Life is better in Hague Heights - Residents happy with relocation
Hague Heights residents say that their lives have been transformed since they were relocated approximately eight years ago from a life of squalor on a dumped-up swampland close to the old Falmouth Market in Trelawny.
In 2013, the Government, through the Housing Agency of Jamaica, in partnership with Food For The Poor, built 31 wooden houses and facilitated the relocation of approximately 130 householders out of the slum they once called home for several years.
According to one female resident, life for her is now at an all-time high now that she is living in Hague Heights, located just outside the town of Falmouth. She said that her current living condition is a major improvement over the unsanitary environment she lived in for years.
“There is a level and sense of independence among the people living here,” she told WESTERN STAR. “For those of us who were not provided with a house from the Government or Food For The Poor, [we] work and built our houses.”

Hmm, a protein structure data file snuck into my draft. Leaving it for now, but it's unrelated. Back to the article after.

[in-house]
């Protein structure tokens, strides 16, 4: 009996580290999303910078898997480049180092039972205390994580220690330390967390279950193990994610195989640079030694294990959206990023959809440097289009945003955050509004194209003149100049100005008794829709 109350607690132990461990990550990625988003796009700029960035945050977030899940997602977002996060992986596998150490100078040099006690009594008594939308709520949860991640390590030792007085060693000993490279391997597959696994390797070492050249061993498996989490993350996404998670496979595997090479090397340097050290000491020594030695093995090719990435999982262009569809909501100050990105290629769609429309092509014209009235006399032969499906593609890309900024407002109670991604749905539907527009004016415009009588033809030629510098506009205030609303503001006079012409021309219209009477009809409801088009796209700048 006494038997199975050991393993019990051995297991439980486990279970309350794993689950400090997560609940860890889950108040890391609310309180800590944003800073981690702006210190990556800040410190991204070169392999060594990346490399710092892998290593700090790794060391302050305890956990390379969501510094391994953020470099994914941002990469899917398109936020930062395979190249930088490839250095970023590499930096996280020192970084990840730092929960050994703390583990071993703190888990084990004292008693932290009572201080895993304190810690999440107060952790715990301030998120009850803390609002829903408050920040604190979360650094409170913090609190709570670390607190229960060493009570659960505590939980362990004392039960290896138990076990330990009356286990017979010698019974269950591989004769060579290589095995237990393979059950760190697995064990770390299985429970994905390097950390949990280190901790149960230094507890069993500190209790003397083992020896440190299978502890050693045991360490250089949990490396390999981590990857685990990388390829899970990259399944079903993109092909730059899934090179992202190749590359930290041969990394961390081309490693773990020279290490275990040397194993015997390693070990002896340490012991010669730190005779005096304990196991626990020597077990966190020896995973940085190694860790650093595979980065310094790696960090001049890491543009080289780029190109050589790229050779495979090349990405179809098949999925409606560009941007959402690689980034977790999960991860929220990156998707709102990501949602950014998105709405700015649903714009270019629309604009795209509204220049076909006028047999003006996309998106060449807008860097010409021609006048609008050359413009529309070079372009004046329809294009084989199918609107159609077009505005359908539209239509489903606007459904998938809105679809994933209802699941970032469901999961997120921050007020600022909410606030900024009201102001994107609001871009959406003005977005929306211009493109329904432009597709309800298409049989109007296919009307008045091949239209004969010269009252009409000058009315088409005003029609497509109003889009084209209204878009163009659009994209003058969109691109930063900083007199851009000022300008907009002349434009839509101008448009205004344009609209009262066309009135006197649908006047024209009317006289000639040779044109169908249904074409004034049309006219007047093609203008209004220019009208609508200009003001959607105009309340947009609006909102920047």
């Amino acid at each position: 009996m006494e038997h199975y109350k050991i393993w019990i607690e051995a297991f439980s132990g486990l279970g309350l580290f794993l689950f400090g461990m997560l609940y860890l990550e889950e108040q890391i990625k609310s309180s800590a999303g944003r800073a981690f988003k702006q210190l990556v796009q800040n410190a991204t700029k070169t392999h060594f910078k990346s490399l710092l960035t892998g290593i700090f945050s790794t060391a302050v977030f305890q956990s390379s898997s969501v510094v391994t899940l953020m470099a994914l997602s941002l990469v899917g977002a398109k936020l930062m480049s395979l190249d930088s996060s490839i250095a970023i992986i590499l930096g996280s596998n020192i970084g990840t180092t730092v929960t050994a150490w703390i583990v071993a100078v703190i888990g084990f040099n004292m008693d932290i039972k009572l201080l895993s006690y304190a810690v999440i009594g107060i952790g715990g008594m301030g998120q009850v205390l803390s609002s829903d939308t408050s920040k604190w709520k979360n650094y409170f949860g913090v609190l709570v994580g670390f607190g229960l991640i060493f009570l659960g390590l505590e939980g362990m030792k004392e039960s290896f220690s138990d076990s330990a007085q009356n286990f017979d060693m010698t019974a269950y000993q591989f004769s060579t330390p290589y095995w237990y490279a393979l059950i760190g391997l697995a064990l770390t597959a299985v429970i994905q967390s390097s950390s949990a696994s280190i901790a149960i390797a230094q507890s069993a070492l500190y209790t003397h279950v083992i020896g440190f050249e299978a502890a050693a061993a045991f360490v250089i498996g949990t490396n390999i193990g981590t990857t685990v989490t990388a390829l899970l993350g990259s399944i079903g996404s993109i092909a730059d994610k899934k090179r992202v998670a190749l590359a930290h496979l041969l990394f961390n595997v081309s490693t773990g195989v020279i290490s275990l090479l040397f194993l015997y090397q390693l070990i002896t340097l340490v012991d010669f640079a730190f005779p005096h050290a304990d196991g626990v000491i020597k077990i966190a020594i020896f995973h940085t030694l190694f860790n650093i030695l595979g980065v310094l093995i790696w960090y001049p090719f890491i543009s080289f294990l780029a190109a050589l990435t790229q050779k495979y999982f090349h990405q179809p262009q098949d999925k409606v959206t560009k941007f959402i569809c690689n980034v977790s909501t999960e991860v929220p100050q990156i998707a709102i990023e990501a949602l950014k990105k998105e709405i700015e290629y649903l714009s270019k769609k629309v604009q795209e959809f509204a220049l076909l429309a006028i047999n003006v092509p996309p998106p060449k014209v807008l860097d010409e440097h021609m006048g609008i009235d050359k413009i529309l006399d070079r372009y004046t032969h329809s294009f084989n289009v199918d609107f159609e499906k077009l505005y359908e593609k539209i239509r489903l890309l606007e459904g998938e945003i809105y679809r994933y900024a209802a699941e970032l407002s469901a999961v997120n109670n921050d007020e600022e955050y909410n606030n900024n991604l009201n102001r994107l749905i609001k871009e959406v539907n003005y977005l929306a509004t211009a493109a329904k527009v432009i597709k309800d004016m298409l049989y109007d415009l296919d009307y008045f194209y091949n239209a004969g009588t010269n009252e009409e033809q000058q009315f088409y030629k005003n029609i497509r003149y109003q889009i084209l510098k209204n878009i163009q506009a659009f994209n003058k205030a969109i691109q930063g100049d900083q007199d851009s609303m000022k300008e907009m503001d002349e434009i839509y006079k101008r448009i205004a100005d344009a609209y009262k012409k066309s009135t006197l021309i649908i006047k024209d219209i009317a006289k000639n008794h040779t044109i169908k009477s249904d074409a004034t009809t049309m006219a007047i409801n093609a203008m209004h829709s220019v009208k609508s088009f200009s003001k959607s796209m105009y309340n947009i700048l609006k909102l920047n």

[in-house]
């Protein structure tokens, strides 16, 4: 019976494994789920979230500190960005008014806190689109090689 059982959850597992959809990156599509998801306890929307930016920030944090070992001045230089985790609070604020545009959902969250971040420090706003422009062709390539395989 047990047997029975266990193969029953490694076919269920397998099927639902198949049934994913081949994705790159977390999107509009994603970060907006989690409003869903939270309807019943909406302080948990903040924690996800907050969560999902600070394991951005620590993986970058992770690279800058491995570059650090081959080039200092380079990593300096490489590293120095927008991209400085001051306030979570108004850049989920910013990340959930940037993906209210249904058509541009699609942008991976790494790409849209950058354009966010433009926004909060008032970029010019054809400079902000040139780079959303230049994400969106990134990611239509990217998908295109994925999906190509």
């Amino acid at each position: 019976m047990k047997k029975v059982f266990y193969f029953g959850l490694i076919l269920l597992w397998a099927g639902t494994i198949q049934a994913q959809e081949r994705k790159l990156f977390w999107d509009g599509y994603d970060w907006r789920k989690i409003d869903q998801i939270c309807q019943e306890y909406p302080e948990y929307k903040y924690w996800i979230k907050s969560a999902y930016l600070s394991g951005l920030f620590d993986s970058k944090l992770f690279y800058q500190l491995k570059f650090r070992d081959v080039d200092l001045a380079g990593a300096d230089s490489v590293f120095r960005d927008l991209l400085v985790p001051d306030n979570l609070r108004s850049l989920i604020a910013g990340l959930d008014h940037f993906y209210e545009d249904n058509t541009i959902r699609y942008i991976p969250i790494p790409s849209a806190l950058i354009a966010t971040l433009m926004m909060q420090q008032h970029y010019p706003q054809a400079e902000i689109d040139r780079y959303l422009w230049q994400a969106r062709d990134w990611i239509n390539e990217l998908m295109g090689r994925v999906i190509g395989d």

“Life here is much better. We are comfortable, and we are able to do our little backyard garden and make ourselves at home.”
Another male resident noted that his life has changed since being relocated.
“I am now able to get a good and refreshing bath, do my laundry, and prepare a decent meal in my own home,” he said.
Meanwhile, Desmond Donegal and Glassford ‘Shag Rice’ Ogle are just two of several other persons in the community who ensure that the residents are able to access their basic grocery needs and gather for entertainment gigs.
Donegal, or ‘Koko’, as he is popularly called in the parish, operates a one-stop grocery store, providing just about everything the residents need. There is also a bar at the location.
“Look at all these goods, I have everything. The residents come here to get their needs supplied,” Donegal told WESTERN STAR.
And when it’s time to unwind, the residents can turn to Ogle’s spot that overlooks the beautiful Caribbean Sea.
“This community is 100 per cent better than the dump. Living on the dump was ‘chuck-up, chuck-up’, with no sanitary facility, and there was only one standpipe there. But since being relocated to up here, it is just greatness,” said Ogle.
“These days I am living comfortably in my own home, with paved roads, access to potable water and electricity. Apart from a comfortable home, I operate the Shag Rice Lawn, catering to the entertainment needs of the residents in the community,” he said.